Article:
£10m investment in making recreational aircraft visible to drones would remove a major barrier to innovation and set the stage for 420,000% return, while ministerial appointment would represent an important signal of intent to capitalise on the cross-sector potential of drones
London, 20 October – An investment of just £10 million to enable all recreational aircraft in the UK to become “electronically conspicuous” could be crucial to unlocking the full £42 billion potential contributions of drone technology to the UK economy. This is the conclusion of a report – Digitise the Skies – published today by the think tank The Entrepreneurs Network, which also calls on the Government to appoint a
“Minister for Drones” to oversee the growth of the drone economy.
The drone economy is set to be worth £42 billion to the UK by 2030, according to a separate report, by PwC. This will not be realised, however, without Government intervention to make all recreational aircraft electronically visible to drones, say Digitise the Skies’ co-authors Sam Dumitriu and Anton Howes.
Drones and commercial manned aircraft are made visible to each other and to novel traffic control systems by small onboard electronic devices that communicate their location to minimise the risk of collision. The UK’s 20,000 recreational aircraft, which typically operate in the same sub-10,000ft “Class G” airspace as drones, are not required to be electronically conspicuous – making mass rollout of commercial drone applications unviable on safety grounds – but could be made so at a cost of just £500 each.
“Unmanned passenger transportation is still some way off, but drones have the potential to make an enormous contribution to the UK economy. It’s ridiculous that further testing – and ultimately mass adoption – of potentially hugely impactful applications could be held up or prevented altogether, and the economic benefit lost, as a result of something so trivial,” said Dumitriu, Research Director at The Entrepreneurs Network.
Digitise the Skies highlights a wealth of potential drone applications, including most immediately in the inspection of airports, railways, roads, buildings, powerlines and other critical infrastructure, where using drones would dramatically decrease costs and improve efficiency by enabling problems to be identified and resolved more quickly. Drones could also cut costs and reduce environmental impacts in agriculture by enabling specific crops in need of special attention to be more easily identified.
More complex – especially given that UK airspace is already among the busiest in the world – but already being trialled, is the use of drones to improve access to hard-to-reach places for the delivery of food, medicine, or even just post. Even in densely-populated and well-connected areas, drones could help the NHS move testing kids, vaccines, blood bags, or even organs more quickly to where they are urgently needed.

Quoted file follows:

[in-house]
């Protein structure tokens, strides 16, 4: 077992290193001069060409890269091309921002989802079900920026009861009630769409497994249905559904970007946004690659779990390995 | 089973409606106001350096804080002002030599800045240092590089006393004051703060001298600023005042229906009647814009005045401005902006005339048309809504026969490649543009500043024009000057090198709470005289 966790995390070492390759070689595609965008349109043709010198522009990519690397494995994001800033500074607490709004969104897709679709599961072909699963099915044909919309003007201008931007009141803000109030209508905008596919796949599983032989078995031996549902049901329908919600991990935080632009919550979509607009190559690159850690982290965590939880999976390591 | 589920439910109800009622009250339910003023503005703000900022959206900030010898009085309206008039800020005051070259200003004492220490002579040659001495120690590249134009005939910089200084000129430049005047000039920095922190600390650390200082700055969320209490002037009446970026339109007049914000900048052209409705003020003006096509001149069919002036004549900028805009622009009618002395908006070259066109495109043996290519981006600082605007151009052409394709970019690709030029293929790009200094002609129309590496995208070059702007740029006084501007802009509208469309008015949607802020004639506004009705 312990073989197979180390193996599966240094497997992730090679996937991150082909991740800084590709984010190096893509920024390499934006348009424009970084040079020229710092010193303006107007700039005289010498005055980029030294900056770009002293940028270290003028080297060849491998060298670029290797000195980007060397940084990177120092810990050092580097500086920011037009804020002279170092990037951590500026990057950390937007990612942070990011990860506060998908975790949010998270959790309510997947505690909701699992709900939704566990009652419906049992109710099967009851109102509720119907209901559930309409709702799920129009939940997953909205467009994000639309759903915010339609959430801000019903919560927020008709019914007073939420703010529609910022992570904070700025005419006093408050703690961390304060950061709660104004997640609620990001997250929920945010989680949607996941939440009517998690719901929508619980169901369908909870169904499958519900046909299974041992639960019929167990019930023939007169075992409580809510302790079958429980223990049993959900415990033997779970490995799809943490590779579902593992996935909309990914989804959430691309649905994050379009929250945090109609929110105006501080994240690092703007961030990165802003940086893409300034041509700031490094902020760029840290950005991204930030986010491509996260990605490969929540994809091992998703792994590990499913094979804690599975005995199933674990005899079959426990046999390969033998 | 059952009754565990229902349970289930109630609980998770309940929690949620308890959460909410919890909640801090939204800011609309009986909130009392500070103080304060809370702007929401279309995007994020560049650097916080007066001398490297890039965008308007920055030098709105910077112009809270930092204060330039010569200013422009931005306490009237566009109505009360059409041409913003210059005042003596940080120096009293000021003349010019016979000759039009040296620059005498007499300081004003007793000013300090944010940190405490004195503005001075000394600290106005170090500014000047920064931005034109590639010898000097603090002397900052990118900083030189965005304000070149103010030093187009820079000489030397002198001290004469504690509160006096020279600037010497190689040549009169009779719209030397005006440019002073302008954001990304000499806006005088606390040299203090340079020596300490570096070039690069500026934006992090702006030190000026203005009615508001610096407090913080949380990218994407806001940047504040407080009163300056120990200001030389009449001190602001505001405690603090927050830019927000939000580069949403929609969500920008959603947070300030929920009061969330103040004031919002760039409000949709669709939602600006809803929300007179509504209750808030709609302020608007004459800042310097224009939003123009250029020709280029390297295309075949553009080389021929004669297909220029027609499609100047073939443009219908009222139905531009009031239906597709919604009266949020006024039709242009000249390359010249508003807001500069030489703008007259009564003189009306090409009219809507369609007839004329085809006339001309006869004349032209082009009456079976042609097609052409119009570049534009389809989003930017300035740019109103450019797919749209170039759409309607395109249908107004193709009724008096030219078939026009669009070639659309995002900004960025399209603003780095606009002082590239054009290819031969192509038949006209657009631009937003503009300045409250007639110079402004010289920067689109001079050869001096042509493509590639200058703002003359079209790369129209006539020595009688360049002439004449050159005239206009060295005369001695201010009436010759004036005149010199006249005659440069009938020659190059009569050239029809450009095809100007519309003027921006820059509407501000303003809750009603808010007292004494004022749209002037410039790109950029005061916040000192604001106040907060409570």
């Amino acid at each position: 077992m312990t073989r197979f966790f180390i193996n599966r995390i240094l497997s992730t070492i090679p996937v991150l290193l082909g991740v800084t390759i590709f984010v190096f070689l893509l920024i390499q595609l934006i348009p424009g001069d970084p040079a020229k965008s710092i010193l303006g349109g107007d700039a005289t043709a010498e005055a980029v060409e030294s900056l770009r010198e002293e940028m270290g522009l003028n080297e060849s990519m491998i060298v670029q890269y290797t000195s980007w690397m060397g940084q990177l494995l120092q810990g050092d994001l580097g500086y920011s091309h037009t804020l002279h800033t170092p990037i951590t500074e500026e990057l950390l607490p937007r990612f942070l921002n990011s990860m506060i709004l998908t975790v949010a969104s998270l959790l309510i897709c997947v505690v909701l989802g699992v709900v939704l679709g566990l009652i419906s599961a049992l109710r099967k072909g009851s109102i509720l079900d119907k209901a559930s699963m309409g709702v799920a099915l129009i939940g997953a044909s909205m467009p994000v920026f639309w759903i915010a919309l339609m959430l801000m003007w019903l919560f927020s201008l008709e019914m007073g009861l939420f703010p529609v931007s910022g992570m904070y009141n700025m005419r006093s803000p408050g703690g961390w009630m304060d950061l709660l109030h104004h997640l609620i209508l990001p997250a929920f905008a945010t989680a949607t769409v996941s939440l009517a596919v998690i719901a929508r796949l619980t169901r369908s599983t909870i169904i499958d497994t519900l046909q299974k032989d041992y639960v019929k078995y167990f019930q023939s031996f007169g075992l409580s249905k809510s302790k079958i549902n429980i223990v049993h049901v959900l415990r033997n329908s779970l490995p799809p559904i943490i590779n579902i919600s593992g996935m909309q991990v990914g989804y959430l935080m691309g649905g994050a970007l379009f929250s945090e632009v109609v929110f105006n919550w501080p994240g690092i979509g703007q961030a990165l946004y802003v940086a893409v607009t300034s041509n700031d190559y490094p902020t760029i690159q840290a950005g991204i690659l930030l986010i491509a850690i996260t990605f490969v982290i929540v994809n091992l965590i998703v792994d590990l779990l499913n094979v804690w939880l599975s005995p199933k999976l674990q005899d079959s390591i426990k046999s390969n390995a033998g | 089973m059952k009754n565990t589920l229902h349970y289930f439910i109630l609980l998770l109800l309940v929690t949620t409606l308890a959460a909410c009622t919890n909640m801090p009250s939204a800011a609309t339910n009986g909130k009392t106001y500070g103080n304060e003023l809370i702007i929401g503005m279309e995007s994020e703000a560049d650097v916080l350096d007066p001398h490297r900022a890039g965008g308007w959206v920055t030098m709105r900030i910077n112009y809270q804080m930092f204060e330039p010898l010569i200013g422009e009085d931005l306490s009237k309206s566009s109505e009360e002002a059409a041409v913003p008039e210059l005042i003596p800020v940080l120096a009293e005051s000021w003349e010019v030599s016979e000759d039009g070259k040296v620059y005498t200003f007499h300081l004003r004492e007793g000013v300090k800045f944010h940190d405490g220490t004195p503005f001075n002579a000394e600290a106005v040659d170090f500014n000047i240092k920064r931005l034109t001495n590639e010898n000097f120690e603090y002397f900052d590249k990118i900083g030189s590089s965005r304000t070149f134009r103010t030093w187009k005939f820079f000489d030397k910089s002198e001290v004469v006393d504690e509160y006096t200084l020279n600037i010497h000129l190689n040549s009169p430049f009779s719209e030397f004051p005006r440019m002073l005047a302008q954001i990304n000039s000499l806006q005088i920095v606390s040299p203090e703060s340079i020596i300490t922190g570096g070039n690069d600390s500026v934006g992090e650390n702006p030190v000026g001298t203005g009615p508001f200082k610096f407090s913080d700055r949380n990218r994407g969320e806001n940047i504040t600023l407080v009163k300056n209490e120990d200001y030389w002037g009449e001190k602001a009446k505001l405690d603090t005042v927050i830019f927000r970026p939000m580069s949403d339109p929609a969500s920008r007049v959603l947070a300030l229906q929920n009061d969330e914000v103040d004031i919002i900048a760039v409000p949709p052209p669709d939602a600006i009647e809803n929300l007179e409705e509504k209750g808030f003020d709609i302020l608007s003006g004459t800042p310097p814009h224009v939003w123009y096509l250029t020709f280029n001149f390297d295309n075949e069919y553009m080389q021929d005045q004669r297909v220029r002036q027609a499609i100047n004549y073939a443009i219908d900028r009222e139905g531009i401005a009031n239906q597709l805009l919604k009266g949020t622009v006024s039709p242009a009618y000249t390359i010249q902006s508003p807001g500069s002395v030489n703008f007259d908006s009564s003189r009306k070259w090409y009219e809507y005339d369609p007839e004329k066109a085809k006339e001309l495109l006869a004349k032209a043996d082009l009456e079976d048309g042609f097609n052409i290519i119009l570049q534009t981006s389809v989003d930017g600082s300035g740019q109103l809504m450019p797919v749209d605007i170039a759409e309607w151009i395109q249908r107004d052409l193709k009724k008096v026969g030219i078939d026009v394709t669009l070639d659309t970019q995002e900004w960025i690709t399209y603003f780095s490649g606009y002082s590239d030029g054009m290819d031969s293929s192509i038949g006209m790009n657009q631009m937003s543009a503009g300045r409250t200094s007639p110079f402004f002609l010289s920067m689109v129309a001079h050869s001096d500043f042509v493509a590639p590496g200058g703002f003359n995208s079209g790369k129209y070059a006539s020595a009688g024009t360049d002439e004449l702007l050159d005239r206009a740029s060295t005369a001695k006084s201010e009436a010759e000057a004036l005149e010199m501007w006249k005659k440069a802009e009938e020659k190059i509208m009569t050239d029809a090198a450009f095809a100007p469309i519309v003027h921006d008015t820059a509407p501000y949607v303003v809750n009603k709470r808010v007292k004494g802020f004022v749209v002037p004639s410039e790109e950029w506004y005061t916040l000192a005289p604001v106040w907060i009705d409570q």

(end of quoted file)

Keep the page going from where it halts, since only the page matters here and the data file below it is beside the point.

Digitise the Skies calls on the Government to foot the one-off £10 million bill for equipping the UK’s recreational aircraft with electronic conspicuity devices, noting that the minimal investment could remove a major barrier to the advancement of drone technology and drone-led services and help make projections of a £42 billion drone economy by the end of the decade a reality. It would then be made compulsory for new recreational flyers to equip their aircraft at their own expense.
“The Department for Transport was already offering recreational flyers a 50 per cent rebate on electronic conspicuity devices in a scheme that expires at the end of March – our proposal is merely a low-cost expansion and extension of this to solve an immediate roadblock to important innovation. This would just be toppling the first domino in the chain, but the Government will struggle to find anywhere else where an investment on this scale could deliver such an enormous return at 420,000 per cent,” Dumitriu said.
Governmental responsibility for the drone industry currently sits with the Parliamentary Under-Secretary of State for aviation, maritime, and emergency planning. The Department for Transport currently has a Secretary of State, two Ministers – one for railways, cycling, and walking; another for HS2 – and two other Under Secretaries, one covering roads and the other the future of transportation, including decarbonisation, self-driving vehicles, and spaceflight.
“Our recommendation to create a junior ministerial role with specific responsibility for the drone economy comes from a desire to see this exciting and important sector treated with due seriousness, with barriers to innovation able to be dealt with quickly and decisively. The UK has the potential to be the first nation with already-crowded airspace to make drones a key part of its infrastructure, but this vision will never be realised if responsibility for the sector remains so deeply buried in DfT. It needs to be a much bigger priority,” said Howes.